RWU community response to lockdown drill needs improvement

Kayla Ebner, Managing Editor

At around 11:40 a.m. on Tuesday, April 24, RWU’s Siren Warning System rang loudly throughout campus, signaling a lockdown drill. Despite the multiple text messages, emails, and phone calls that community members received, many students reported that normal activities resumed in their buildings and classrooms during the drill.

In the event of a Lockdown, according to RWU’s Emergency Response Plan, entrances are to be secured and no one is to be permitted to exit or enter any building. People are instructed to stay where they are if in a secured area, and if in a hallway or other open space, people are instructed to “proceed to the nearest classroom, office or other room within the locked-down facility.”

Senior Eleni Karavoussianis was sitting in the front half of Upper Commons during the drill and said that “basically everyone kept eating” and “the glass door you enter into Commons” was kept open. However, the large shades in the dining hall were pulled down.

Senior Jamie Hipsman was in the bathroom in Global Heritage Hall when the alarm sounded, and noted that she couldn’t hear it. When she returned to her class where they were watching a movie, she saw the alerts for the drill on her phone, but the class was still going on. She does not believe her professor was aware the drill was happening.

“A lot of people don’t take these lockdown drills seriously even if they are following the protocol and it makes me nervous to think what would actually happen if we were in a real lockdown,” said Hipsman.

RWU decided to give the campus community a heads up about the lockdown drill, sending an email out on April 17, seven days before the drill was conducted. In the email, the Emergency Response Team alerted students that the drill would be occurring on both the Bristol and Providence campuses. They also asked that people “actively follow the directions provided” and “shelter in place” until the message was received that the lockdown test had ended.

The email also gave several resources for students, faculty, and staff to look at, including: RWU’s Emergency Response Plan, details about the Rave Guardian app, a link to a Hostile Intruder training video, and a link to update your contact information for the RWU Alert emergency notification system.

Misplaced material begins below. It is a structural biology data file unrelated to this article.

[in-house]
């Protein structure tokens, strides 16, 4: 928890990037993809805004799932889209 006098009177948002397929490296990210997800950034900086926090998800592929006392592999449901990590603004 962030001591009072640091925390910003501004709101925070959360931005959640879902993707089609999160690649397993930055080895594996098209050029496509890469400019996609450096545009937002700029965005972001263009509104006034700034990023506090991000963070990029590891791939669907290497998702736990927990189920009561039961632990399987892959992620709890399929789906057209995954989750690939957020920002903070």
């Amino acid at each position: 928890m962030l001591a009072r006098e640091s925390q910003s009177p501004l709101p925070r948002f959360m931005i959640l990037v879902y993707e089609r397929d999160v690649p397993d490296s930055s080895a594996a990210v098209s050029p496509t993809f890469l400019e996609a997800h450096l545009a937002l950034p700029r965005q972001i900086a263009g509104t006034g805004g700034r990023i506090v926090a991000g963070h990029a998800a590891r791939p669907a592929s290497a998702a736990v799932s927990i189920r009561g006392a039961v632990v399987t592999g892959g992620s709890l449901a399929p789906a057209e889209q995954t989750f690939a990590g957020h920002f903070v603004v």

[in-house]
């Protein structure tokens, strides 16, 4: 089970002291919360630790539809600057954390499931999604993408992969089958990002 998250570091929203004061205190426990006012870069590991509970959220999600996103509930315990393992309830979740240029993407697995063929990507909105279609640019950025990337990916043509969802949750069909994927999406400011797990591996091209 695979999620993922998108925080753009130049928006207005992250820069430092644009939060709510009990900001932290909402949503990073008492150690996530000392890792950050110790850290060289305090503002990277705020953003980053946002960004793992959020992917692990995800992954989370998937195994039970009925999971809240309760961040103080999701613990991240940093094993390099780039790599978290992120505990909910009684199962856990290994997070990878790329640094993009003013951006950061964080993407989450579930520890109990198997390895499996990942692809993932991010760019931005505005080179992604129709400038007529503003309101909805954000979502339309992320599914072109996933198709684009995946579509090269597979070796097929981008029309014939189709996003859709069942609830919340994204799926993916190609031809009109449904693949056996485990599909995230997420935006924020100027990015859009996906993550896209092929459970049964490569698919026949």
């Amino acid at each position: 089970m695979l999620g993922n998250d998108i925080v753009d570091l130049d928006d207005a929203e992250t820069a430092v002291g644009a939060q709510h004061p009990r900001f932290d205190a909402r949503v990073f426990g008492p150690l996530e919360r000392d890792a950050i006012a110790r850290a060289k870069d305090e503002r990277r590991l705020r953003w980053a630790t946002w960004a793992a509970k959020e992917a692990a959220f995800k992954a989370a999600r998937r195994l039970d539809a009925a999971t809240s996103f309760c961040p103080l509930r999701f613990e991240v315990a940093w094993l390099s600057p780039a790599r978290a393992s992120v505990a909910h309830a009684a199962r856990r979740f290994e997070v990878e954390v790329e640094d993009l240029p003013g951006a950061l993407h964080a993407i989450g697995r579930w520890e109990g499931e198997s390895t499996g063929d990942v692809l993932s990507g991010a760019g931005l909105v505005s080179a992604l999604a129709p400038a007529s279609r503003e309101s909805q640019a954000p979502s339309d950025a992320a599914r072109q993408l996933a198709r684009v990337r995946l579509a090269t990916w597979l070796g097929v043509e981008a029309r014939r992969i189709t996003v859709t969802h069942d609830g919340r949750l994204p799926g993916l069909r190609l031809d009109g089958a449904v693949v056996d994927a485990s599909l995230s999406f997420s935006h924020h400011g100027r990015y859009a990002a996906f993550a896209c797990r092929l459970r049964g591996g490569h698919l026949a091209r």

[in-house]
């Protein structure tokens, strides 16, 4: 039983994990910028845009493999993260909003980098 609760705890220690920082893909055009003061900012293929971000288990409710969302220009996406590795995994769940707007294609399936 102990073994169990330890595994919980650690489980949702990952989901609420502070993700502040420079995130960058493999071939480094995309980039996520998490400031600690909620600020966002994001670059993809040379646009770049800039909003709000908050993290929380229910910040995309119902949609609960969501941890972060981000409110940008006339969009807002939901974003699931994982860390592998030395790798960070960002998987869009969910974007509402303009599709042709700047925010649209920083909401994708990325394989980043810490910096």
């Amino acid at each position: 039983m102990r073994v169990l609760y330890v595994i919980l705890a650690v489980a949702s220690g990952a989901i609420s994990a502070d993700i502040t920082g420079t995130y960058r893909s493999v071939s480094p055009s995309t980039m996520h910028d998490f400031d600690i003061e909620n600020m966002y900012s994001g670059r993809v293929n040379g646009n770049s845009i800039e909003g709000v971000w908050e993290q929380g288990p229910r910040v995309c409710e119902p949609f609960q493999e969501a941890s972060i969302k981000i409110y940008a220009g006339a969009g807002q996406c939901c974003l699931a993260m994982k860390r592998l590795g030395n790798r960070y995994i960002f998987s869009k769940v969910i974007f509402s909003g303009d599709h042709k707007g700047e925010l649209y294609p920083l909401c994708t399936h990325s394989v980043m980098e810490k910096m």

The Hostile Intruder video starts out with an unnamed police officer saying, “Alright, this will only take a couple of minutes, but it’s something you need to hear.”

The video places the viewer in several first-person active shooter situations and begins to show what students can do to be as prepared as possible if they find themselves in a similar situation: plan, evaluate, respond.

The officer in the video encourages the viewer to know the emergency exits in the room, evaluate the situation, and respond to it. “You probably know where the power outlets are to charge things, but do you know where all the exits are?” the officer asks. 

According to Kathy Souza, director of the Department of Environmental Health and Safety, 60 people have viewed this training video since January, with more than half of those views being students.

The ERP also states that there are training requirements for students, faculty, and staff that should be conducted annually. Souza said, “there is an online training link as well as live trainings conducted at the request of individual departments.” She said the last training was on March 15, and there are three scheduled trainings next week. The training is open to anyone on campus, and a calendar of open trainings will be sent out some time in the next week.

“From what I viewed so far, I think the drill went well overall,” Souza said. “There were some instances where the drill was ignored and individuals were outside of a building, or individuals went outside prior to the end of the drill.”

Souza also mentioned she saw staff members asking others to “remain inside” or move to a more secure area. In the future, the university is working toward notifying the campus community of a lockdown via computer screen, which would be beneficial in the areas with no cell phone service.